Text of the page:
Air Force Capt. Will Graeff has been in Southwestern Pennsylvania before.
“One of my best friends from college is from Pittsburgh, so I’ve been to the Pittsburgh area,” the Seminole, Fla., resident said.
He arrived in the Latrobe area for the first time Thursday, touching down in the F-16 jet he flies alongside the five other pilots of the Air Force Thunderbirds demonstration team.
The team will execute aerobatic maneuvers Saturday and Sunday as it headlines the Shop ’n Save Westmoreland County Airshow at Arnold Palmer Regional Airport in Unity.
Aerial acts begin at 10:30 a.m. each day. Gates open at 7:30 a.m.
“I’m definitely looking forward to getting to know Latrobe,” Graeff said. He did know enough about the town to seek guidance on its variable pronunciation -- Luh-trobe or Lay-trobe?
While he’s on the ground at a show site, Graeff enjoys meeting local families and connecting with veterans.
“It’s a lot of fun being able to get out in the crowd, talking to the kids,” he said. “I try to inspire them to join the military, or just become better versions of themselves.”
When he’s up in the air with the Thunderbirds, Graeff flies the No. 2 jet, in the left wing position of the team’s intricate, often close, formations. He backs up the team leader, confirming the series of pre-planned maneuvers as the Thunderbirds transition from one to the next.
One of Graeff’s favorite maneuvers is known as the “Trail to Diamond Cloverloop.”
“We’ll be in the trail formation, stacked on top of each other with 3 feet of space between each jet,” he explained. “We’ll start to climb to get into a loop. Then, when we hit 70 degrees, just before we hit vertical, we will move into our diamond formation and complete the loop.”
In another of the team’s eye-catching maneuvers, the “Delta Burst,” Graeff said, “All six jets come together toward the crowd, and we will all burst into separate directions.”
Graeff is in the first year of a two-year stint with the Thunderbirds. It’s just the latest phase of an Air Force career in which he’s amassed roughly 1,500 hours of flight time, including about 220 hours on combat missions in Afghanistan, Syria and Iraq, “protecting lives on the ground,” he said.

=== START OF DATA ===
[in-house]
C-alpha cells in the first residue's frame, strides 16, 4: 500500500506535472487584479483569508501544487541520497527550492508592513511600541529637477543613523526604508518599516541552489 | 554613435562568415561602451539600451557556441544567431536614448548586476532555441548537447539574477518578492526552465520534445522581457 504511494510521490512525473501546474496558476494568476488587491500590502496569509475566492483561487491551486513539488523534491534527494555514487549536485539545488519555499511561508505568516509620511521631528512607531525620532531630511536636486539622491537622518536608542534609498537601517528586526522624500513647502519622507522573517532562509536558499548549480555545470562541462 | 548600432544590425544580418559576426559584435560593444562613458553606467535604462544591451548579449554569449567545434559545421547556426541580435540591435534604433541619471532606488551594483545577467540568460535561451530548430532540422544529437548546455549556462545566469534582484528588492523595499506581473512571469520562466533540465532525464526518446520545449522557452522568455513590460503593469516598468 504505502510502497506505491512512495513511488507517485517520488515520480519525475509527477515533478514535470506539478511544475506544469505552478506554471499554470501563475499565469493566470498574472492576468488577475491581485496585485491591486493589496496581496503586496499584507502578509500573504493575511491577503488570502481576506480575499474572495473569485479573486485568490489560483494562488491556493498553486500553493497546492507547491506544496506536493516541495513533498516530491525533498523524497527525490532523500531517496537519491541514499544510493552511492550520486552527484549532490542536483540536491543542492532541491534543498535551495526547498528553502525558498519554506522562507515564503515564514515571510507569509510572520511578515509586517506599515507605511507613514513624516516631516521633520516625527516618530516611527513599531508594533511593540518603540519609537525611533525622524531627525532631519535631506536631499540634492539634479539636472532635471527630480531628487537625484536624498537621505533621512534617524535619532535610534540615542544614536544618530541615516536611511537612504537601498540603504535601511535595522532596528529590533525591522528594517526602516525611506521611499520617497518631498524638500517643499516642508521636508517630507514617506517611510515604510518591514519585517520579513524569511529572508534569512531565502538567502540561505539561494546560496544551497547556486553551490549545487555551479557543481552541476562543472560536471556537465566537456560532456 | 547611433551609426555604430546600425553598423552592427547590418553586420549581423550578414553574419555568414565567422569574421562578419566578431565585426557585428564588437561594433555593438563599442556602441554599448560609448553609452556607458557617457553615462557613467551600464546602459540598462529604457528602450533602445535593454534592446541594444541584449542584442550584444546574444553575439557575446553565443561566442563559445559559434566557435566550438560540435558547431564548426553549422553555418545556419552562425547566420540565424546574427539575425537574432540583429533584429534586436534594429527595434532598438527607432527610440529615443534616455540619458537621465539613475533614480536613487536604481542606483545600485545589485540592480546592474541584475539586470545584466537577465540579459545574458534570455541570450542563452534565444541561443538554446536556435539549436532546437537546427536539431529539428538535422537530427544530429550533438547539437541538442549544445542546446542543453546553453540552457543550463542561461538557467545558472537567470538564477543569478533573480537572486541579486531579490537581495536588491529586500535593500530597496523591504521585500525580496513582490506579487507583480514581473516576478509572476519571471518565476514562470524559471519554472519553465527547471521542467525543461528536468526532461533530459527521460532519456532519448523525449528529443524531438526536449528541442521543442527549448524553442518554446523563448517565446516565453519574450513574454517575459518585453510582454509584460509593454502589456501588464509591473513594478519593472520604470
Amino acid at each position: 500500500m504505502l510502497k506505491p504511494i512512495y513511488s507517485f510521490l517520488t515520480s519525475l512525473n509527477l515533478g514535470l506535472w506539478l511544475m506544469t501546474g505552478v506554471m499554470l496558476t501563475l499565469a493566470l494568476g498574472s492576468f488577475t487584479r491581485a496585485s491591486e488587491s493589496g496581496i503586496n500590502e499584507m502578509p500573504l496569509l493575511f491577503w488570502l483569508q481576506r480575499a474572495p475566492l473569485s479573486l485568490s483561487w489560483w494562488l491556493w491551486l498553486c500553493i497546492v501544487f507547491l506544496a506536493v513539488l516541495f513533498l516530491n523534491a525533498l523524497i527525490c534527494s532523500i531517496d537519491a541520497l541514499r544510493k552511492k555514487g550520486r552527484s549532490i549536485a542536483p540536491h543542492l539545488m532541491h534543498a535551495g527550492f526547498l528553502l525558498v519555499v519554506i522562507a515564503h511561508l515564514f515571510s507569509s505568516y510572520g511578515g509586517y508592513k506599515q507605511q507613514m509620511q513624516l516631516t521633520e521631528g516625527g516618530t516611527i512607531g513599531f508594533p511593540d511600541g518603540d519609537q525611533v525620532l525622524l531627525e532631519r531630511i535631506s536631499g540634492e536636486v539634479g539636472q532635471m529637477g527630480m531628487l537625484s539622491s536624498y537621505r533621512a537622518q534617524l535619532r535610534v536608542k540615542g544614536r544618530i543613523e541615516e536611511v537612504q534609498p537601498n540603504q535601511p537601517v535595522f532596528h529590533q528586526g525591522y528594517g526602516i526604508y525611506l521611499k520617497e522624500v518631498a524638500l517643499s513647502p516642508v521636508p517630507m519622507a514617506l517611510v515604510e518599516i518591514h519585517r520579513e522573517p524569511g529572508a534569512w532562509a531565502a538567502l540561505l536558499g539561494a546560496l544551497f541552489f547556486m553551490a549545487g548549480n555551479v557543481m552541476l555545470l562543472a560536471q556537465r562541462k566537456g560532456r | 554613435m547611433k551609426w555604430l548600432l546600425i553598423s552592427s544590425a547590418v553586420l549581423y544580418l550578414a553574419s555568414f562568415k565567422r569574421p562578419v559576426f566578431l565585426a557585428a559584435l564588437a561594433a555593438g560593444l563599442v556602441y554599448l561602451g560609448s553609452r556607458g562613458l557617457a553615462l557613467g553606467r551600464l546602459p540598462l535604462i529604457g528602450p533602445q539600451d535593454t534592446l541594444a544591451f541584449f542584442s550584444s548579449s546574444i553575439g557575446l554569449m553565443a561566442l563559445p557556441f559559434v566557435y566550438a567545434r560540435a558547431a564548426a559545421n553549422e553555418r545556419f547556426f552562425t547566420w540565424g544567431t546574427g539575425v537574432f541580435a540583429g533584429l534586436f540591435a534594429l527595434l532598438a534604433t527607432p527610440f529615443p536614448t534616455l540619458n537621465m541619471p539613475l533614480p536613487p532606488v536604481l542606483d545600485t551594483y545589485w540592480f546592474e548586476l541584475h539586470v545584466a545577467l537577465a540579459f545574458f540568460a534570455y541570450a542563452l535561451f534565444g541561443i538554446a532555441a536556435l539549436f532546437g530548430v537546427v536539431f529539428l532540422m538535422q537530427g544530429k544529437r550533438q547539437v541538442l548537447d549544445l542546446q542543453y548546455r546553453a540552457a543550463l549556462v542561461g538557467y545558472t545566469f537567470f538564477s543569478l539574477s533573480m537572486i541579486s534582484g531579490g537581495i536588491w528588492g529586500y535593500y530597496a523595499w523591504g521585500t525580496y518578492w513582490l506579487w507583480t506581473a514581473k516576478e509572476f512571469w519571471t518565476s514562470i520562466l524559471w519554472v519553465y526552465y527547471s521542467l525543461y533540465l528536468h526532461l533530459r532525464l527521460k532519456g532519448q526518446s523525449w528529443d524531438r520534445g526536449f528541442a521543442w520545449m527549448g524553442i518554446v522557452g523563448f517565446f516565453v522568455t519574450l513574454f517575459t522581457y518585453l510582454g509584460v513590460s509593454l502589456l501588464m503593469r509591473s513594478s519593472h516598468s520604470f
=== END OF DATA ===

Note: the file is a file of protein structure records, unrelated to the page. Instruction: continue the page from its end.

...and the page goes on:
Though there’s no enemy to contend with, training for and flying in airshows is not without hazards. The Thunderbirds withdrew from some shows earlier in the season and regrouped after the team’s No. 4 pilot, Maj. Stephen “Cajun” Del Bagno, was killed April 4, when his jet went down over the Nevada Test and Training Range.
A report on an investigation into the accident has yet to be released, but an internal safety probe was completed and allowed the Thunderbirds to return to the skies, according to Maj. Ray Geoffroy, the team’s public affairs officer. Maj. Nick Krajicek of West Point, Neb., who has logged more than 4,200 hours as a military pilot and is in his third season with the Thunderbirds, stepped into the team’s No. 4 position.
“The recovery process obviously was tough,” Graeff said. “We took time for ourselves and our families to mourn with Cajun’s family. Once that mourning process was over, we delved back into our operating procedures, making sure everything we were doing was perfectly safe.
As the Thunderbirds complete their high-flying routines above the Arnold Palmer airport, they’ll have a bird’s-eye view of Steelers training camp, under way just down the road at Saint Vincent College.
With family who live north of Philadelphia, Graeff admitted he’s an Eagles fan.
“I know that might get me in trouble here,” he said.
Visit palmerairport.com for air show details and tickets.